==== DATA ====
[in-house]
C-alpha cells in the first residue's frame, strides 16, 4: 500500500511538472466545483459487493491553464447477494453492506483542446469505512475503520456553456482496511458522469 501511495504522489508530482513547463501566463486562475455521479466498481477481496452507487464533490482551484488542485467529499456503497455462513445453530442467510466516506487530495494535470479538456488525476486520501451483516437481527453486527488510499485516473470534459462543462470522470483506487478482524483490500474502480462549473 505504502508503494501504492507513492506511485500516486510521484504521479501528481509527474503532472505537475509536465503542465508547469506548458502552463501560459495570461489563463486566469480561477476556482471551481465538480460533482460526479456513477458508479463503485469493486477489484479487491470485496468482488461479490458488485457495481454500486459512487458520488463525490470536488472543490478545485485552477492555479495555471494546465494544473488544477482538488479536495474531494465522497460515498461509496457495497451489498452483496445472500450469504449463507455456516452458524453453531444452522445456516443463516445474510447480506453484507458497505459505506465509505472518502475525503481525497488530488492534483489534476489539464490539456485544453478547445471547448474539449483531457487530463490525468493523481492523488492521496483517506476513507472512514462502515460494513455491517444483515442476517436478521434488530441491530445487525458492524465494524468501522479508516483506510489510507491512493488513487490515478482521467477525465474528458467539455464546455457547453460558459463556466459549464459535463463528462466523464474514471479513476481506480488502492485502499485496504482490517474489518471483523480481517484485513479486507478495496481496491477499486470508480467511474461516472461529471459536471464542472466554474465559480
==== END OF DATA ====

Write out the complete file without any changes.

[in-house]
C-alpha cells in the first residue's frame, strides 16, 4: 500500500511538472466545483459487493491553464447477494453492506483542446469505512475503520456553456482496511458522469 501511495504522489508530482513547463501566463486562475455521479466498481477481496452507487464533490482551484488542485467529499456503497455462513445453530442467510466516506487530495494535470479538456488525476486520501451483516437481527453486527488510499485516473470534459462543462470522470483506487478482524483490500474502480462549473 505504502508503494501504492507513492506511485500516486510521484504521479501528481509527474503532472505537475509536465503542465508547469506548458502552463501560459495570461489563463486566469480561477476556482471551481465538480460533482460526479456513477458508479463503485469493486477489484479487491470485496468482488461479490458488485457495481454500486459512487458520488463525490470536488472543490478545485485552477492555479495555471494546465494544473488544477482538488479536495474531494465522497460515498461509496457495497451489498452483496445472500450469504449463507455456516452458524453453531444452522445456516443463516445474510447480506453484507458497505459505506465509505472518502475525503481525497488530488492534483489534476489539464490539456485544453478547445471547448474539449483531457487530463490525468493523481492523488492521496483517506476513507472512514462502515460494513455491517444483515442476517436478521434488530441491530445487525458492524465494524468501522479508516483506510489510507491512493488513487490515478482521467477525465474528458467539455464546455457547453460558459463556466459549464459535463463528462466523464474514471479513476481506480488502492485502499485496504482490517474489518471483523480481517484485513479486507478495496481496491477499486470508480467511474461516472461529471459536471464542472466554474465559480